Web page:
Nuclear fallout, alien spores from outer space, a religious catastrophe, a man-made virus, the Bubonic plague, all have been blamed at some point over the years for the various Hollywood versions of the (forthcoming) Zombie Apocalypse, from George Romero’s 1968 classic, “Night of the Living Dead” to 2009’s “Zombieland.”
Who would’ve guessed the real thing would turn up in the form of psychotic, face-eating “bath salters.”
Now, before I go any further with this (and I will, trust me), the synthetic drugs collectively known as “bath salts” are not, in fact, related to your everyday, normal bath salts. You know, the stuff you actually use in the bathtub?
If I had a dollar for every person that’s inquired as to the how and why bath salts – the cosmetic kind – turn your average drug addict into a raving lunatic ... well ... let’s just say I could retire early. Bath salts – the drug – are not (and I repeat not) the same as epsom salts or any other kind of bathing accessory. And the term bath salts, in regards to the latest drug epidemic to sweep the nation, is only one of many names conjured up by the synthetic substance’s creators; others include plant food or research chemicals.
Because your local gas station or head shop is where you go to buy bath salts, plant food or ... mmm ... research chemicals, right?
You see, that’s where people are finding these designer drugs (and the Internet, of course), and a little research on the subject proves one thing for sure: these drugs are on their way – or already – here in Chenango County. Incidents involving bath salts (or plant food ... or research chemicals) are on the rise outside our borders, from Syracuse to Utica, Binghamton to Ithaca and beyond.
This ... garbage ... is all around us. And it’s a very real threat that we’ll be facing in the weeks, months and years to come.
You can quote me on that.
Moving on, I’m having a lot of trouble understanding why anyone in their right mind would want to try the stuff in the first place. Your heart begins to race (some people’s hearts are literally bursting from the strain); your body temperature soars to 103 degrees or so (bath salters in straight jackets actually begin to cook); and many times, those ingesting the substance end up naked, raving uncontrollably and – of course – chewing on other people’s faces.
Because all that sounds like such a good time, don’t you think?
And yes, that’s sarcasm. And yes, it’s intentional.
Our problem, as I see it, is that we have far too many thrill seekers, hopelessly addicted drug abusers and ... well ... just plain idiots here in Chenango County. That’s not to say other areas don’t have the same issues but, in all seriousness, anyone with half a brain knows – beyond any shadow of a doubt – that we’ve got quite a problem here.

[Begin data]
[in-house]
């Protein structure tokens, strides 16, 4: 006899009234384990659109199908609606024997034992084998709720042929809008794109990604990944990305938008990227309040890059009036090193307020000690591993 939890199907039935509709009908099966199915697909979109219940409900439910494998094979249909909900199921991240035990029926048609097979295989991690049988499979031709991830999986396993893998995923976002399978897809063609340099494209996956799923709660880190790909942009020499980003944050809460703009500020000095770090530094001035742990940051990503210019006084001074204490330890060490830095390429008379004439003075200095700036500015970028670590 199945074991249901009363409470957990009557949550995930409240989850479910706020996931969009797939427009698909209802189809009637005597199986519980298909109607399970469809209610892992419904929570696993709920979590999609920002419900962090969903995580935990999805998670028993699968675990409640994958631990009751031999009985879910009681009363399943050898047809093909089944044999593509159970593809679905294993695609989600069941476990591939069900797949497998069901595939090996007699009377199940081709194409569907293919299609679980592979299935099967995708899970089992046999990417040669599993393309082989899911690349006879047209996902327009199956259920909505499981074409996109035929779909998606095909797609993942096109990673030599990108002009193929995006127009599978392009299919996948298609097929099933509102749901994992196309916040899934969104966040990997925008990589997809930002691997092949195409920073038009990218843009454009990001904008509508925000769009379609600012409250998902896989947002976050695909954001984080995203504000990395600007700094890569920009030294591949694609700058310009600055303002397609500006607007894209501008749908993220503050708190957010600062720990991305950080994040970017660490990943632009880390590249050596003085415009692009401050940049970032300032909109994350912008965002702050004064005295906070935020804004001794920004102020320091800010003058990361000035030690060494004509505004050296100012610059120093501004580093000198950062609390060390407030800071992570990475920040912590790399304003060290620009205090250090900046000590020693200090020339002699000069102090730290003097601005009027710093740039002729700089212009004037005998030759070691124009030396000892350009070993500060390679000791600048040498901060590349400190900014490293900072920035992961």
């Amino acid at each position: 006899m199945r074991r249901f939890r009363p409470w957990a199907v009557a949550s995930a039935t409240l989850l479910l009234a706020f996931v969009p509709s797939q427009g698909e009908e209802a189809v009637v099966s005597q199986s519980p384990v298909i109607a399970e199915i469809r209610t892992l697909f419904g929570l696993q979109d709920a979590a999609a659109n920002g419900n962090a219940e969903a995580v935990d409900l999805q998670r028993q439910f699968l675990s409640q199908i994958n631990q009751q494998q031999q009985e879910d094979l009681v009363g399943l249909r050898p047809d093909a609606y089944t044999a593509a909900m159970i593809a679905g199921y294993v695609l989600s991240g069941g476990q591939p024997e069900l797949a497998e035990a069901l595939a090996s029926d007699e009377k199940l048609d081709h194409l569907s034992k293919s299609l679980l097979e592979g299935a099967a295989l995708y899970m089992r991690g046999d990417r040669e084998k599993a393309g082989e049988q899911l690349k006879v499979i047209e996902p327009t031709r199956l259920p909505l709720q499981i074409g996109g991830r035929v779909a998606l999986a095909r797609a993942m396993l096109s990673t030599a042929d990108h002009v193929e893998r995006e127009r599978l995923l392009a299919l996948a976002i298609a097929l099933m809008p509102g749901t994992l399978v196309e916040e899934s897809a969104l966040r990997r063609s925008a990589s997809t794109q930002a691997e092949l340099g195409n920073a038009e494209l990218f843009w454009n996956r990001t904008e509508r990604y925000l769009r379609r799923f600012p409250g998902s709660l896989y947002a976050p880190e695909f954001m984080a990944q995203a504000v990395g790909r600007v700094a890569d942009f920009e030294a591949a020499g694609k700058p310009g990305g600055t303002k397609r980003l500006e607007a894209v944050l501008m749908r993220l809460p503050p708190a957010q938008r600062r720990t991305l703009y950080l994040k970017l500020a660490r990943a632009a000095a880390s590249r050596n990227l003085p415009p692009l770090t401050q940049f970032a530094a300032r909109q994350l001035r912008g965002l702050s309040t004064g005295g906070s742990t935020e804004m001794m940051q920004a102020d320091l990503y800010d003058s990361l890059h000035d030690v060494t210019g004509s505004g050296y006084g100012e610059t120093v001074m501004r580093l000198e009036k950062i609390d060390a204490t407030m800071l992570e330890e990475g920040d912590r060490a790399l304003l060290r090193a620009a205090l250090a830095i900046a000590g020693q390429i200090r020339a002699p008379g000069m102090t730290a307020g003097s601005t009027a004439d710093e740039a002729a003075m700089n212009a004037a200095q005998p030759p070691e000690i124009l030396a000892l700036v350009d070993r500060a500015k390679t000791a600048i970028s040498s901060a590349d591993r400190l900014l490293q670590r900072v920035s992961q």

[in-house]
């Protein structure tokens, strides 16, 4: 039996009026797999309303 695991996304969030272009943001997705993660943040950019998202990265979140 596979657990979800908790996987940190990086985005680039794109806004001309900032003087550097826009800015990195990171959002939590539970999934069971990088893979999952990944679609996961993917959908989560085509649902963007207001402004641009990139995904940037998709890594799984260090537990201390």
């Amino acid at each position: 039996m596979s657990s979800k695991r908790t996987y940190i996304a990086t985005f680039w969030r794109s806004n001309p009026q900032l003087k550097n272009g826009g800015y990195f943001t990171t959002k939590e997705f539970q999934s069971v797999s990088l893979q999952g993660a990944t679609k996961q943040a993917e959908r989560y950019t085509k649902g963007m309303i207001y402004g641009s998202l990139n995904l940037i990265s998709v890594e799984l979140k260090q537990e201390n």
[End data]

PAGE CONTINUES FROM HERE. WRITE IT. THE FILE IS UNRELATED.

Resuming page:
And that’s the real issue, isn’t it? They (bath salts) are here, they’re deadly and they’re not going anywhere. Not unless this community pulls together and decides to do some serious house cleaning.
Last week, I was lucky enough to get an invite to a Norwich City Police Department training seminar focused on synthetic drugs such as bath salts and, let me tell you, it was a real eye-opener. And the videos that were played? Disturbing, to say the least. As for the youngsters who are out there experimenting with these synthetic drugs, here are a couple of excerpts for you:
“The experience is definitely rolling off but I am still well in it. I feel a mix of the euphoria and a developing come-down feeling, hollowness in the gut ... I’m developing muscle tension in my back from typing and I’m beginning to grind and clench my teeth. The roof of my mouth is tight and I’m trembling slightly.”
Sounds like a whole lot of fun, right? And then there’s this guy:
“... smoking this stuff, I tell you it was like doing a totally different drug, I’d take a hit and get an insane feeling of euphoria for I think about 20 minutes to half an hour. I became addicted straight away ... and it was so easy to smoke far too much. I thought I was going to have a heart attack because my heart was beating faster than it ever had done in my life for like six hours or something and I could feel my heart getting tired and you would think that would of put me off doing any more, but I ended up smoking more just a couple of hours after that.”
Both of these quotes were found on the controversial Erowid.org website, one that parents out there should be extremely wary of. Despite being described as a non-profit educational organization, one law enforcement official informed me that he believed Erowid to be a website created by drug addicts ... for drug addicts. So keep a close eye on your children and their Internet use and history.
With that said, let us hope that the bath salts epidemic passes us by; let’s hope we can avoid our very own synthetic drug-induced Zombie Apocalypse. Let’s hope our children (and the rest of the community, for that matter) are wise enough to – for lack of a better phrase – just say no when it comes to bath salts. Let’s hope our area gas stations have the sense not to offer them. Because the reality is simple ... hope may be all we have.
Follow me on Twitter ... @evesunbrian